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Water Quality and Quantity Issues, News and Updates
Water, water everywhere --- and not a drop to drink...”
(from The Rime of the Ancient Mariner by Samuel Taylor Coleridge)
Water – Quality & Quantity – A Very Hot Topic
Updated January 2011
“Demand for water is projected to outstrip supply by a staggering 40 percent by 2030, and an estimated half the world’s population are likely to live in areas of high water stress by the same year” -- so states Paul Dickinson, Executive Chairman of the Carbon Disclosure Project in the CDP Water Disclosure 2010 Global Report. The situation is getting worse rather than getting better. The pressures of over-population, climate change and increased use per capita are all causing water stresses, although unevenly, throughout the globe.
Current impacted areas in the news include the Southwestern and Southeastern regions of the United States; China; India; Ireland; the Middle East region; Australia; and many countries in Africa. The threat has been recognized and throughout the globe and governments, corporations and activists groups are bringing the problem to the forefront and helping to craft and influence both short and long term solutions.
Since this section was first created in 1998, the editors have screened tens of thousands of articles and posted almost 1,000 stories, commentaries and reports. Water – quality and quantity is continuing to be a Hot Topic for AC readers. As many pundits are saying…water is becoming the new carbon.
In 2006 the United Nations World Water Development Report described the state of water on our planet as a “crisis of governance.” While the world appears to have enough fresh water supply today, the issue is one of governance, as in water distribution, management and quality control practices. Water quality appears to be degrading in many areas, our monitoring tells us, and water quantity (supply) is a huge issue in many of the world’s regions.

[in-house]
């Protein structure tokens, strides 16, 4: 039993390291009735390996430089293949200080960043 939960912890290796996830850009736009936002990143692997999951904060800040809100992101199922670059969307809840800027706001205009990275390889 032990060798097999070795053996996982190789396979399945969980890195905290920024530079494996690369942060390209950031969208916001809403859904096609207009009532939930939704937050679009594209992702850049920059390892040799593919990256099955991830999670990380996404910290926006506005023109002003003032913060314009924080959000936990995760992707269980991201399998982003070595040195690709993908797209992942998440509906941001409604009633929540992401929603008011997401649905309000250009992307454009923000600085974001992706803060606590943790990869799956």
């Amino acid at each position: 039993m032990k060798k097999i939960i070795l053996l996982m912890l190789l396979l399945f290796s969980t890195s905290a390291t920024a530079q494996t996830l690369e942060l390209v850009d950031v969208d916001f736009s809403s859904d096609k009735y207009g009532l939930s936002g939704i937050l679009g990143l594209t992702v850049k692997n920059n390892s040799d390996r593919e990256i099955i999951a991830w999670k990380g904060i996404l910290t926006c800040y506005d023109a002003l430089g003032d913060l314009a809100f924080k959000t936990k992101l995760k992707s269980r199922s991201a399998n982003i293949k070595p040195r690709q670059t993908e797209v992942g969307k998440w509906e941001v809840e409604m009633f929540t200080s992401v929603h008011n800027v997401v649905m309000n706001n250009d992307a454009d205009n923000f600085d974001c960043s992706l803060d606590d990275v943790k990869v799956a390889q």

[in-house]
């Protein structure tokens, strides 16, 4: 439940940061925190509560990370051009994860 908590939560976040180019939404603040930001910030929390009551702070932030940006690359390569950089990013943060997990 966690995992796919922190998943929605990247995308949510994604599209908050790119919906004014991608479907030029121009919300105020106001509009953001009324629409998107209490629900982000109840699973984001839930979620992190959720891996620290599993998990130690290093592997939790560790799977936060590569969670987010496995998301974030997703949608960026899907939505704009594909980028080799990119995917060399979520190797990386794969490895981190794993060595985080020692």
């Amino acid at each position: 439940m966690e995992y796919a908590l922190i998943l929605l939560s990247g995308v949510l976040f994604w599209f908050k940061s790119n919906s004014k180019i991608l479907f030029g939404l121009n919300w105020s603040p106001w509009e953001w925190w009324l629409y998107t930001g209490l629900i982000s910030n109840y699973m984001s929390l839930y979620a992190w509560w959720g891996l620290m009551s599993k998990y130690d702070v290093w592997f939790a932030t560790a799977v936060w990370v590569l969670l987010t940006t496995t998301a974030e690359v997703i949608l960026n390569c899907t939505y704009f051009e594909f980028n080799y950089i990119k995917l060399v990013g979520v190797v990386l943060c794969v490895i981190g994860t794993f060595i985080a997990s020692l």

Due to a number of factors -- mismanagement, limited area resources, and environmental changes, some caused by climate change -- almost one-fifth of the planet’s population still lacks access to safe drinking water and 40 per cent of the world’s population lacks access to basic sanitation. Access to water is further restricted by national and governmental entities that regulate where the water flows, who has access and for what purpose the water is used.
Water is also used as an economic, health and environmental weapon by the “haves” over the “have-nots.” Governments “determine who gets what water, when and how, and decide who has the right to water and related services,” said the report authors. Water availability is also related to a range of issues intimately connected to water, from health and food security to economic development, land use, and the preservation of the natural ecosystems on which the water resources depend.
Water quality is declining in most regions of the Earth. Regional over- population, increased industrialization, absence of proper waste water treatment -- are all contributing to the emerging crisis. Poor water quality is a key cause of poor livelihood and health. An estimated 1.6 million lives (directly or indirectly connected to water quality issues and their related diseases) could be saved each year by providing more access to safe drinking water, sanitation and hygiene to the world’s poorest regions.
Access to water is not only a Third World or emerging nations’ issue -- droughts in the U.S. Southeast and quantity issues in the Southwest and in California have brought conservation, control and distribution issues to the public’s attention in the past few years. Water in the United States is a key factor to residential and commercial development, economic stability and job growth – all issues which effect local and regional communities’ economic well-being. Water in the USA is critical to the health of agriculture and related industries. Corporations are in the spotlight for their use of water – advocates and third party researchers are developing “water footprints” (similar to “carbon footprints”) for leading companies, such as Coca Cola, Nestle and other water-intensive industries and sectors.